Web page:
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'I read it in one sitting, it's a superb book' Eamon Dunphy, The Stand
'An astonishing expose' Martin Ziegler, The Times
Over the course of fifteen years, John Delaney ran the Football Association of Ireland as his own personal fiefdom. He had his critics, but his power was never seriously challenged until last year, when Mark Tighe and Paul Rowan published a sequence of stories in the Sunday Times containing damaging revelations about his personal compensation and the parlous financial situation of the FAI. Delaney's reputation as a great financial manager was left in tatters. He resigned under pressure, and the FAI was left hoping for a massive bail-out from the Irish taxpayer.
In Champagne Football, Tighe and Rowan dig deep into the story of Delaney's career and of the FAI's slide into ruin. They show how he surrounded himself with people whose personal loyalty he could count on, and a board that failed to notice that the association's finances were shot. They detail Delaney's skilful cultivation of opinion-formers outside the FAI. And they document the culture of excess that Delaney presided over and benefited from, to the detriment of the organization he led.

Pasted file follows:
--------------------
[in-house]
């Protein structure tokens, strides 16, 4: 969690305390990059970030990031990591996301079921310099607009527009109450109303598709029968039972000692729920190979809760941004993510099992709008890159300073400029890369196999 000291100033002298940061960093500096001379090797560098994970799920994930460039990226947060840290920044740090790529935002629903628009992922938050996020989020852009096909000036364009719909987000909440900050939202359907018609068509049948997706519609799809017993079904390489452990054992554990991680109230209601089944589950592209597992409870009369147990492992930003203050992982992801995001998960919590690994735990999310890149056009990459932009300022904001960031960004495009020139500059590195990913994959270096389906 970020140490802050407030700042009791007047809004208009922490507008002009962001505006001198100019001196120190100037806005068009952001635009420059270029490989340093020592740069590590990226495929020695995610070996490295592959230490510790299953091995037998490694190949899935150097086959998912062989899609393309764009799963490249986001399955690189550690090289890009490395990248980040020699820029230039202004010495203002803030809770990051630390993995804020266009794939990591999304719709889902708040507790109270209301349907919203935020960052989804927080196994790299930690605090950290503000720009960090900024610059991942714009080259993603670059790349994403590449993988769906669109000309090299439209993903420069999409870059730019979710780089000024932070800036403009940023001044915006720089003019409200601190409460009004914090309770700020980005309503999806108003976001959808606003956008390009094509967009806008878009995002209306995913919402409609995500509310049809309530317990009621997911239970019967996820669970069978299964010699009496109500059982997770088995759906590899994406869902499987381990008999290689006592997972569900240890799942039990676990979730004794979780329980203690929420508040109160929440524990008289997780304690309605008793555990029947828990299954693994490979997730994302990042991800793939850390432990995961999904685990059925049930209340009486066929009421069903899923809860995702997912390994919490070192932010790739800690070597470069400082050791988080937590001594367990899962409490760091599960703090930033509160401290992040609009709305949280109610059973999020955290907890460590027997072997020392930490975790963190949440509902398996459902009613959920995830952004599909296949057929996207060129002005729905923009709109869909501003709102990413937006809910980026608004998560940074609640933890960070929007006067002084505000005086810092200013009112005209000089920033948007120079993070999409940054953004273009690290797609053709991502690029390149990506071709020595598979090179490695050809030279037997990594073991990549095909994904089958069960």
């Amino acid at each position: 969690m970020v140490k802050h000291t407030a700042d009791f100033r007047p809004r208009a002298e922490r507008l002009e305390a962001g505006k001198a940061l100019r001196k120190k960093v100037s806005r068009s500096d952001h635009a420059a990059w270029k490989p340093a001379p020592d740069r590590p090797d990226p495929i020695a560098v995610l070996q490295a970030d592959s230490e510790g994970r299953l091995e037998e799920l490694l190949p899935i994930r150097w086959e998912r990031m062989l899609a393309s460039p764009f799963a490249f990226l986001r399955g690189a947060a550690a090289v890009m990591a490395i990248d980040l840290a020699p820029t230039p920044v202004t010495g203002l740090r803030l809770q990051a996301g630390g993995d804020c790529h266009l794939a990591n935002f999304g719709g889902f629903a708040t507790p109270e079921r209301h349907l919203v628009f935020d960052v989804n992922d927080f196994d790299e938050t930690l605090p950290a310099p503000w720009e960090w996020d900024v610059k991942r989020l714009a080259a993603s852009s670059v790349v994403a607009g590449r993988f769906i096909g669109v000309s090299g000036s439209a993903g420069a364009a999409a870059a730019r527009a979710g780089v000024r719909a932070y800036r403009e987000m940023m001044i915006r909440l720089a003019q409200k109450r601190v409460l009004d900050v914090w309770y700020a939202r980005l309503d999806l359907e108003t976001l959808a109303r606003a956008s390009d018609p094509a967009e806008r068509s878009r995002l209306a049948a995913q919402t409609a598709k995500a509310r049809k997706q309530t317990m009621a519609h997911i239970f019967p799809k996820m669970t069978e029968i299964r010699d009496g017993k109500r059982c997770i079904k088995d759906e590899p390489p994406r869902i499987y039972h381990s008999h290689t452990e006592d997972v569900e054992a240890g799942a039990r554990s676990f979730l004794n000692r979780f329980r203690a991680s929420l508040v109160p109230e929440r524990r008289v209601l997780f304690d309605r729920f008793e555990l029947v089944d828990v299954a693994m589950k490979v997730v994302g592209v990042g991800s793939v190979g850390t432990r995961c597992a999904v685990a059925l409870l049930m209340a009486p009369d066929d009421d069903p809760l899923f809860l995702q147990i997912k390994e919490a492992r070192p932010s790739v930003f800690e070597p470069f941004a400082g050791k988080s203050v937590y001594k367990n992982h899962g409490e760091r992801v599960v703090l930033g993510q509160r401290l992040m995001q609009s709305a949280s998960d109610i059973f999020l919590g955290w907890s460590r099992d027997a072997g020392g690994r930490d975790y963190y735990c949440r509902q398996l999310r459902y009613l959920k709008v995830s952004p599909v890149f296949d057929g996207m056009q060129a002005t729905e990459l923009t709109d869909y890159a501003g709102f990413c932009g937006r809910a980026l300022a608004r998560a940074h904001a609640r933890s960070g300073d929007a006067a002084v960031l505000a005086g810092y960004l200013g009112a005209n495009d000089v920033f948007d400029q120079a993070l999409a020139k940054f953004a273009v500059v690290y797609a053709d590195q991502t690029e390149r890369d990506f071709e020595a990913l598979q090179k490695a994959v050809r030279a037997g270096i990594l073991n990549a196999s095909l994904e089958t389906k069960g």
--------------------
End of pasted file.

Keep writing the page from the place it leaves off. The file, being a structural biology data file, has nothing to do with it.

Champagne Football is a gripping, sometimes darkly hilarious and often enraging piece of reporting by the award-winning journalists who finally pulled back the curtain on the FAI's mismanagement.
'Excellent' Irish Sun
'A jaw-dropping story ... brilliant' Irish Times
'Essential reading' Irish Daily Star
'Astonishing ... Side-splittingly hilarious' Guardian
'A damming account' Sunday Independent
'An instant classic, one of the all-time great Irish sports books' Alan English
'Excellent ... includes staggering detail' Daily Mail
'A cracking read ... [An] incredible amount of jaw-dropping detail' Matt Cooper
'The most important Irish sports book of the year' Irish Daily Mail
'One of the most hotly-anticipated sport books of the year' Brendan O'Connor
'A masterpiece' Tommy Martin
'An absolutely extraordinary book' Eoin McDevitt, Second Captains
'Remarkable. The desperate story of Irish football but also a book about how Ireland works. Outstanding' Dion Fanning